Kathmandu: Over the past month, visitors to Ratnapark were greeted by a stately mural painted across the wall under the hotspot’s pedestrian bridge.
The artwork, which mostly employed primary colors, was centered around a lotus flower, flanked by portraits of frontline workers—health workers, policemen, morticians—wings of the Nepali flag flowing on either side of it. The message was unmistakable: it wanted to pay tribute to the thousands of frontline workers working tirelessly to contain the deadly pandemic. An yellow banner was tucked just above the mural, labeled “#wewillriseagain”. Seven artists had worked for a week to create the piece, which was completed on May 13.
But on Wednesday, the Kathmandu Metropolitan City wiped it all out, leaving no trace of any color, except for a garish white.
The City’s move has dismayed many, throwing Nepalis on social media into a frenzy.
The mural’s designer, Dujang Sherpa, let it be known that he was “feeling angry” on Facebook. “An artwork created to pay respect to frontliners working day and day out in our service has attracted evil eyes,” Sherpa wrote on the social networking platform. “I am disheartened by the sudden removal of the art without any prior notice.” Sherpa noted that his team had acquired a permission from the office of Ward 28 of the Kathmandu Metropolis.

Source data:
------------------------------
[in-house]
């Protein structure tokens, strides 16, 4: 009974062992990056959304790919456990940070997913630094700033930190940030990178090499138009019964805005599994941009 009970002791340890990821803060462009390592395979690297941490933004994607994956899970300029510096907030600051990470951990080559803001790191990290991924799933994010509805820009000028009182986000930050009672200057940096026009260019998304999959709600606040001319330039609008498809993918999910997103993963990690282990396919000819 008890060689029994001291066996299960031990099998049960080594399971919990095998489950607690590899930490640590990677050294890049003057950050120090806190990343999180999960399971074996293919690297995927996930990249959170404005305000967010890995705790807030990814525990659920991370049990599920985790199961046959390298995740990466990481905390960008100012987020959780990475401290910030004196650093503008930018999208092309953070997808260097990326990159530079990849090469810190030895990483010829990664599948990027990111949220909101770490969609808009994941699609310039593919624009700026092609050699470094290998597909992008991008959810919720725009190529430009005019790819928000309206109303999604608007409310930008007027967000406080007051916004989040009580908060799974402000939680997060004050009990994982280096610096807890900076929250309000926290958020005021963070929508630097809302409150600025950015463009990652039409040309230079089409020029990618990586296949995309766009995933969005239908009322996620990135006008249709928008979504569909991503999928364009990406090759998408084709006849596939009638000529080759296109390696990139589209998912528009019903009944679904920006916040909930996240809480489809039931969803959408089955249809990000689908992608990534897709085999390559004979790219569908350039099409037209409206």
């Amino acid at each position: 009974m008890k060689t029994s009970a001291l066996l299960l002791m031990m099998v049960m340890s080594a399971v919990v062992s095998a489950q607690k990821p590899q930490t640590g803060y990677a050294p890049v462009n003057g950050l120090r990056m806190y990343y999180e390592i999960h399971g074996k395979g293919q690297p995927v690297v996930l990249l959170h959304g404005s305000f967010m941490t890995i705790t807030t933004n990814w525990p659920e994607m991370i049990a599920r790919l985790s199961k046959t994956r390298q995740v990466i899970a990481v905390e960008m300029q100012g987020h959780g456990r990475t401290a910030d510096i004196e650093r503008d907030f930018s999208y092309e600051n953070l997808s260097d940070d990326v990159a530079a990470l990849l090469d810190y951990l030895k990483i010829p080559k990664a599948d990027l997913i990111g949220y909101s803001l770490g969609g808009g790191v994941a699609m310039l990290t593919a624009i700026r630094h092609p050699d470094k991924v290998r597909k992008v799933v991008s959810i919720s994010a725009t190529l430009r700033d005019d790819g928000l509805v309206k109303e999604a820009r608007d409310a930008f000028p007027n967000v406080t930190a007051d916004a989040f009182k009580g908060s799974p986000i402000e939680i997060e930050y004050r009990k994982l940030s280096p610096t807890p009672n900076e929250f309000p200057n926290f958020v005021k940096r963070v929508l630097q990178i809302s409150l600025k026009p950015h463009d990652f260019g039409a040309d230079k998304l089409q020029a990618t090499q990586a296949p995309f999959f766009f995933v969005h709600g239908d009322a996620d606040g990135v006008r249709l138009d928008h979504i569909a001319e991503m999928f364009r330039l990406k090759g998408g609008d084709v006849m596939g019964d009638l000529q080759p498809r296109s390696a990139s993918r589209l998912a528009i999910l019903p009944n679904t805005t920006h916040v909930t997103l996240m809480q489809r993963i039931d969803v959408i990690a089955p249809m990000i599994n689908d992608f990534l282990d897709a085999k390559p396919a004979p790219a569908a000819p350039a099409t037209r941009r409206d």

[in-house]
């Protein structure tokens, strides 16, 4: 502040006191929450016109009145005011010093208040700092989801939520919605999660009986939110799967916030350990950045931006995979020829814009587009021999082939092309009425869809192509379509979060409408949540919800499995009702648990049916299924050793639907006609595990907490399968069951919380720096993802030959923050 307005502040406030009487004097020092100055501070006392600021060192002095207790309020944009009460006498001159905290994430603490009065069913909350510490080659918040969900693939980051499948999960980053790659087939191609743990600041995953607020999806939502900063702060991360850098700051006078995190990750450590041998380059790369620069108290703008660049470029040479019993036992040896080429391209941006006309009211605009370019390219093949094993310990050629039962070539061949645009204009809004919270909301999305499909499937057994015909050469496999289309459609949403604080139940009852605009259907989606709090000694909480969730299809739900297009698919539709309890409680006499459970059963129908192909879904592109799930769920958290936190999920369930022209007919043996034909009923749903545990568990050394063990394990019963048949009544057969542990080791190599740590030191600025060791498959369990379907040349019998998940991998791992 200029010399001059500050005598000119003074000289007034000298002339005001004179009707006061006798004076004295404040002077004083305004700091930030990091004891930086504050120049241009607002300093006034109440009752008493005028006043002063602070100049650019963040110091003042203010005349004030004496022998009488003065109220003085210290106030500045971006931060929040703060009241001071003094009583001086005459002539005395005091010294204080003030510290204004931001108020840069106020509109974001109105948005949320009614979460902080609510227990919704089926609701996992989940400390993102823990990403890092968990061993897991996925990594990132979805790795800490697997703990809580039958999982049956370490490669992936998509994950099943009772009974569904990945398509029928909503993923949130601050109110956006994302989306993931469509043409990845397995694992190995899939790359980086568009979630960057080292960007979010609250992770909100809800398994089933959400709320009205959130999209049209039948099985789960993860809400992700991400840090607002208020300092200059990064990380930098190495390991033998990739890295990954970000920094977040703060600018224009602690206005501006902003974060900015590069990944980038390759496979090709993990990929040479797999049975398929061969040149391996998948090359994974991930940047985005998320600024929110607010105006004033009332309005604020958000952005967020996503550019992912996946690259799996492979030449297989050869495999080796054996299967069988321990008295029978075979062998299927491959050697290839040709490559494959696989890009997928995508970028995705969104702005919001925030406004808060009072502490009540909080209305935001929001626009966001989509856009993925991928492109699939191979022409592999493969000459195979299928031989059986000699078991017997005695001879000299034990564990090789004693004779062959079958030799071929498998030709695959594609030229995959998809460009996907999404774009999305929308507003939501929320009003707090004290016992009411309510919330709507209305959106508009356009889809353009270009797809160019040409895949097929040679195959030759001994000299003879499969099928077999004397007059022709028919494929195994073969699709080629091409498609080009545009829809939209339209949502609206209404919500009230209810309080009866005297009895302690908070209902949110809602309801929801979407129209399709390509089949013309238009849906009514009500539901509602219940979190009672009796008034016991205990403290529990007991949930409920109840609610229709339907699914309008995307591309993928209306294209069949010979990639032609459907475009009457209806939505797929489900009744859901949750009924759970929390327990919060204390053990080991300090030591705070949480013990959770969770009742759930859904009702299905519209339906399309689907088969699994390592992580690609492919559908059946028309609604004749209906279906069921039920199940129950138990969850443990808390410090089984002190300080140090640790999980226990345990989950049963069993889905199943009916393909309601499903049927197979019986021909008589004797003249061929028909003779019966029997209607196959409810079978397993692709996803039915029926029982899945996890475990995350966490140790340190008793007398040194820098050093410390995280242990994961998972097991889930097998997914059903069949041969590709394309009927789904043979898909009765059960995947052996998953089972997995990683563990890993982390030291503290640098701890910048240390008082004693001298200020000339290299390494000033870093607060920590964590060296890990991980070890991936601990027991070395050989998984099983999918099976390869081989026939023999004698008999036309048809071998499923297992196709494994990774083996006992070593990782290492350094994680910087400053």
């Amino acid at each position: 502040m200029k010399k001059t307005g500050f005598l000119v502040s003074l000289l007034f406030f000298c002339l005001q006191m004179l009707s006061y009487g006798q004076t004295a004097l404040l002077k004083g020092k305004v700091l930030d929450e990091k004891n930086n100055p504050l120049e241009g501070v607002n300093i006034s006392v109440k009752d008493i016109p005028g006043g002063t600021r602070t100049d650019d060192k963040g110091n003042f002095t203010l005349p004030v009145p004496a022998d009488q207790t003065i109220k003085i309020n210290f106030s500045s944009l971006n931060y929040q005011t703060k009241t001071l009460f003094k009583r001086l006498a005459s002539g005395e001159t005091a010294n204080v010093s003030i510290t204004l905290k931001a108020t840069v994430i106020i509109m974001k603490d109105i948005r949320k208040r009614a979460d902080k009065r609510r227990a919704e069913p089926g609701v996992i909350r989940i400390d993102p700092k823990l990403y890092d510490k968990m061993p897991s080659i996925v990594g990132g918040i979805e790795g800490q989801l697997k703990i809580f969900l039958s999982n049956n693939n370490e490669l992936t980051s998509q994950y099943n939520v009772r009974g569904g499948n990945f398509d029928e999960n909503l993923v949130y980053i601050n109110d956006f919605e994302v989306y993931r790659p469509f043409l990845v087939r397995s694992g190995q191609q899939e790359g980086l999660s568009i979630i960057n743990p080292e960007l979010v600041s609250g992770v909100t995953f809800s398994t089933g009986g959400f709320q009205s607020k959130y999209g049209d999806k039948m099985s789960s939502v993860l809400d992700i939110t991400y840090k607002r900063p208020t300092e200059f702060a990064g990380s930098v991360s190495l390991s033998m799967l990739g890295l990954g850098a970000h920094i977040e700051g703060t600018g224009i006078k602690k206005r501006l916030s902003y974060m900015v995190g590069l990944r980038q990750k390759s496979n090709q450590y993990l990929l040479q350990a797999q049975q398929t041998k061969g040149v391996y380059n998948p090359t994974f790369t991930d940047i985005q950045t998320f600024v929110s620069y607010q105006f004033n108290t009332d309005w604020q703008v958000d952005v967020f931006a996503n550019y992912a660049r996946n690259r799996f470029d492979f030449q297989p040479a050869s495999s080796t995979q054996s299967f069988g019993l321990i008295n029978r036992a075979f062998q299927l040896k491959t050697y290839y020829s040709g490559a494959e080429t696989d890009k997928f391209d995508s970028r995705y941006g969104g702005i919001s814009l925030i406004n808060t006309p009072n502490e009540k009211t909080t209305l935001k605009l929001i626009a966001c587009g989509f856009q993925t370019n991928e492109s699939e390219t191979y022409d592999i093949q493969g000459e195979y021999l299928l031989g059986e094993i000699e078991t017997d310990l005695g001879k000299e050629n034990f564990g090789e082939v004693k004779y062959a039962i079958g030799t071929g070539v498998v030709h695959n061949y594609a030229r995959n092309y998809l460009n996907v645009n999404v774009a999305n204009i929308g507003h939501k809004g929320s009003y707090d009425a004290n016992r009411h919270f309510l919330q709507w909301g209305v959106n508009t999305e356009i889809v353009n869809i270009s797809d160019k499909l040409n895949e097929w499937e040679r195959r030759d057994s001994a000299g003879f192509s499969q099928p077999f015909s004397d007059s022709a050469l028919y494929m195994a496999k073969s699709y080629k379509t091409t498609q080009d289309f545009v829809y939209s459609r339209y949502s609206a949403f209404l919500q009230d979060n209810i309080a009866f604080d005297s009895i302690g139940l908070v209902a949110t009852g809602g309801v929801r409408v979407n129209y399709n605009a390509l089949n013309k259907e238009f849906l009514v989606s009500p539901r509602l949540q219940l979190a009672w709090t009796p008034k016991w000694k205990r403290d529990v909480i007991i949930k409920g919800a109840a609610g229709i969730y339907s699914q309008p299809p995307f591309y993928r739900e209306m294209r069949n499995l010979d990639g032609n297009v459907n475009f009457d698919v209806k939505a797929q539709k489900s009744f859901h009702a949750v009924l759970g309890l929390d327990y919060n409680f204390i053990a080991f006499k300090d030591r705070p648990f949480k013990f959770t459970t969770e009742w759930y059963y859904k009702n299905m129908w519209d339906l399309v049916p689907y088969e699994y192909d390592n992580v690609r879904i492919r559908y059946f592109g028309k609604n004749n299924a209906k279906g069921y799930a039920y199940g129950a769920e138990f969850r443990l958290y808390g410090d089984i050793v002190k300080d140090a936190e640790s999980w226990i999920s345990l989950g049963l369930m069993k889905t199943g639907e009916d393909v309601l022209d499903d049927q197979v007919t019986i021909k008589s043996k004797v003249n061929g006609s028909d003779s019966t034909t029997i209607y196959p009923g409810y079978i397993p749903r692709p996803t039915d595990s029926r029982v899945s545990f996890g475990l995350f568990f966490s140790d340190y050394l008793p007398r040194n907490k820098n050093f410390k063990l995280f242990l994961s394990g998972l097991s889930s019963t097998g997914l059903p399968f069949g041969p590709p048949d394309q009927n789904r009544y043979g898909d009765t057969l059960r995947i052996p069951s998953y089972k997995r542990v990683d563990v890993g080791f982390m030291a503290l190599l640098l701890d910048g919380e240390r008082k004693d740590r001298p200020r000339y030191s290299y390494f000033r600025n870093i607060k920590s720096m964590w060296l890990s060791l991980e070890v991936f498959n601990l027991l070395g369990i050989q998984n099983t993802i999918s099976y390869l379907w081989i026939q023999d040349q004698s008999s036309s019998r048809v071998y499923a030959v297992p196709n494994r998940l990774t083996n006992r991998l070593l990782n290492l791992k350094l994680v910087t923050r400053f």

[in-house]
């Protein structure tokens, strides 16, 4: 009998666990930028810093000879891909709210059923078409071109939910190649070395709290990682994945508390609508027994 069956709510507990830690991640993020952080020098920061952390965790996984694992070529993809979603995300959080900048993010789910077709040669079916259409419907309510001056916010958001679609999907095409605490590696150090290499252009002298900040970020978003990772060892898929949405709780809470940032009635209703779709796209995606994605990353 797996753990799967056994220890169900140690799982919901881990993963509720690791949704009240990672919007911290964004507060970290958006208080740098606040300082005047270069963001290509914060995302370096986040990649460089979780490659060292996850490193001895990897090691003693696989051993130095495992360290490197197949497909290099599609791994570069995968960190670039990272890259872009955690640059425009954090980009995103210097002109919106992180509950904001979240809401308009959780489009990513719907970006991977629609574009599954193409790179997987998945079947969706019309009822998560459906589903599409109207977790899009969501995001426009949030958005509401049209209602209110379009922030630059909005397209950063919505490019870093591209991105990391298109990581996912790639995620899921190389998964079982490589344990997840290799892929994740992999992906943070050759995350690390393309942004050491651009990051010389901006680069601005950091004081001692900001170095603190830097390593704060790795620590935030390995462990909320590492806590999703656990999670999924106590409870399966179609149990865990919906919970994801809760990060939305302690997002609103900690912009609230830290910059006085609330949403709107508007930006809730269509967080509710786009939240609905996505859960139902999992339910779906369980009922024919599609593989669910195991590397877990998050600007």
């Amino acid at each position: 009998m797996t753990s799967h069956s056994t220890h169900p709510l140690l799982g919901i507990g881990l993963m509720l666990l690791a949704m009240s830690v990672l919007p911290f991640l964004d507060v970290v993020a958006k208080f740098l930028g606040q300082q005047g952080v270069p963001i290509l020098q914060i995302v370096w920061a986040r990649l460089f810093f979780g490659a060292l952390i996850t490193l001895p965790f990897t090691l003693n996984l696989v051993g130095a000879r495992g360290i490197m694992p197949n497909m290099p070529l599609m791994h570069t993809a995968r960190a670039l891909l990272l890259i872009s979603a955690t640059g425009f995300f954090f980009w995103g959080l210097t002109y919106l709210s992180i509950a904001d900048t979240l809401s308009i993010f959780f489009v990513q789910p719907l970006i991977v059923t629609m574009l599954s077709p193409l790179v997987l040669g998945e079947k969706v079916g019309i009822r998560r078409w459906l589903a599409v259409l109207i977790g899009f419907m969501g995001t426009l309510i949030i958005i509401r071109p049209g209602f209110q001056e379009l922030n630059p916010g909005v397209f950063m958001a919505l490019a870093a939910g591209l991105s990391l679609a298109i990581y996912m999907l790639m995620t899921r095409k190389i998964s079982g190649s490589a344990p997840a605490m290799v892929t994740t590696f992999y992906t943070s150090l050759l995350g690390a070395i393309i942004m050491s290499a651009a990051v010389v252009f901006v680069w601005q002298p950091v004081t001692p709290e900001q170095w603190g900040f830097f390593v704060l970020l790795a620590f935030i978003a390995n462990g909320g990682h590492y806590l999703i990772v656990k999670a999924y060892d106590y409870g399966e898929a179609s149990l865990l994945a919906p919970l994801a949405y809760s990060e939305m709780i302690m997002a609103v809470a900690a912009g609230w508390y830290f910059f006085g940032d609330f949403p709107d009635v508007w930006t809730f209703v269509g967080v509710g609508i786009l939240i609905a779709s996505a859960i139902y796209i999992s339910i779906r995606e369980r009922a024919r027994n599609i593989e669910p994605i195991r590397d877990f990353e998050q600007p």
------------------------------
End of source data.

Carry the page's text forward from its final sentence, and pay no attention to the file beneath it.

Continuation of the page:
Nepali Congress, the main opposition party, condemned the City’s move in a press release. “Destroying a work of art created with permission in honor of frontline workers is a disrespect to art and artists,” it said.
The tenure of Mayor Bidhya Sundar Shakya has been a controversial one. Whether it be the reconstruction of ancient ponds like Rani Pokhari and Kamal Pokhari or the road extension projects, KMC’s moves have attracted the ire of heritage activists.
“KP Oli’s Mayor has shown again and again that reasoning for the general good of our municipality is neither his forte nor his interest,” writer Kashish Das Shrestha wrote on Twitter.
Others took a jibe at the KMC for going after an innocuous piece of art while leaving mounds of trash unattended for days.
Speaking to Nepal Live Today, Ishwor Man Dangol, spokesperson at KMC, defended the move.
“The permission granted by the ward office can’t be considered legit,” he said. “There must be an approval by KMC. If anyone wants to do wall art in such places then they must first consult with the KMC.”
KMC is reportedly planning to make a new wall art with their own budget. No decision has been made yet, however, according to Dangol.
Dangol’s defence, however, doesn’t sit well with artists. “Street art is basically independent visual art created in a public location for public visibility,” said artist Anamika Gautam. “The artwork in question was created with permission of authority as well. The metropolis’s move lacks respect for art and its value.”
Photos: Social media